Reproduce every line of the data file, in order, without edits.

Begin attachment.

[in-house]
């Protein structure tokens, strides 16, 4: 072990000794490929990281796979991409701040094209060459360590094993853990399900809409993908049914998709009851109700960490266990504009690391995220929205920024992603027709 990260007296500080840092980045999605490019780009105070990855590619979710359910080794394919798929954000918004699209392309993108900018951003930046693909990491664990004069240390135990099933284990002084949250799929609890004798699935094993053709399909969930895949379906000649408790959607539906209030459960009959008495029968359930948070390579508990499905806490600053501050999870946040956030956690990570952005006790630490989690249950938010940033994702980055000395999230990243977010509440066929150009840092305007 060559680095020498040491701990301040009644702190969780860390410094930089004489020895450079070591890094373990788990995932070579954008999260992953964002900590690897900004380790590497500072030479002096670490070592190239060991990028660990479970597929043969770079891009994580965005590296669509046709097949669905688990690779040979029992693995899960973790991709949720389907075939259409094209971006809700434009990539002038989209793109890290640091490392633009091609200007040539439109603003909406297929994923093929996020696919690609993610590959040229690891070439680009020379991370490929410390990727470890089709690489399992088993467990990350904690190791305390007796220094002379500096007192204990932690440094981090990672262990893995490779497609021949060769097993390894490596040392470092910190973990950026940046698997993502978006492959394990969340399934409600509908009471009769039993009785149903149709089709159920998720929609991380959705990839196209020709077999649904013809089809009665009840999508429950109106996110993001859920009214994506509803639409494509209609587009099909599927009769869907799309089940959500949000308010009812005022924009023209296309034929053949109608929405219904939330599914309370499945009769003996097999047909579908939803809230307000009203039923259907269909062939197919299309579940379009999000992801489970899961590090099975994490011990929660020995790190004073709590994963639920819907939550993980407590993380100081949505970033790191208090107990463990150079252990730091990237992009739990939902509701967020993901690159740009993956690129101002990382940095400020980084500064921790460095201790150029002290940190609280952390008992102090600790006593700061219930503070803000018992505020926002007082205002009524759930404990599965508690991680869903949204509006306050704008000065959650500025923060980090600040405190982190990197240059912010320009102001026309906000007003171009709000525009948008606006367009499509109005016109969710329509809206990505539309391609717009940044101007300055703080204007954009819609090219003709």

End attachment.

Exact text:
[in-house]
């Protein structure tokens, strides 16, 4: 072990000794490929990281796979991409701040094209060459360590094993853990399900809409993908049914998709009851109700960490266990504009690391995220929205920024992603027709 990260007296500080840092980045999605490019780009105070990855590619979710359910080794394919798929954000918004699209392309993108900018951003930046693909990491664990004069240390135990099933284990002084949250799929609890004798699935094993053709399909969930895949379906000649408790959607539906209030459960009959008495029968359930948070390579508990499905806490600053501050999870946040956030956690990570952005006790630490989690249950938010940033994702980055000395999230990243977010509440066929150009840092305007 060559680095020498040491701990301040009644702190969780860390410094930089004489020895450079070591890094373990788990995932070579954008999260992953964002900590690897900004380790590497500072030479002096670490070592190239060991990028660990479970597929043969770079891009994580965005590296669509046709097949669905688990690779040979029992693995899960973790991709949720389907075939259409094209971006809700434009990539002038989209793109890290640091490392633009091609200007040539439109603003909406297929994923093929996020696919690609993610590959040229690891070439680009020379991370490929410390990727470890089709690489399992088993467990990350904690190791305390007796220094002379500096007192204990932690440094981090990672262990893995490779497609021949060769097993390894490596040392470092910190973990950026940046698997993502978006492959394990969340399934409600509908009471009769039993009785149903149709089709159920998720929609991380959705990839196209020709077999649904013809089809009665009840999508429950109106996110993001859920009214994506509803639409494509209609587009099909599927009769869907799309089940959500949000308010009812005022924009023209296309034929053949109608929405219904939330599914309370499945009769003996097999047909579908939803809230307000009203039923259907269909062939197919299309579940379009999000992801489970899961590090099975994490011990929660020995790190004073709590994963639920819907939550993980407590993380100081949505970033790191208090107990463990150079252990730091990237992009739990939902509701967020993901690159740009993956690129101002990382940095400020980084500064921790460095201790150029002290940190609280952390008992102090600790006593700061219930503070803000018992505020926002007082205002009524759930404990599965508690991680869903949204509006306050704008000065959650500025923060980090600040405190982190990197240059912010320009102001026309906000007003171009709000525009948008606006367009499509109005016109969710329509809206990505539309391609717009940044101007300055703080204007954009819609090219003709």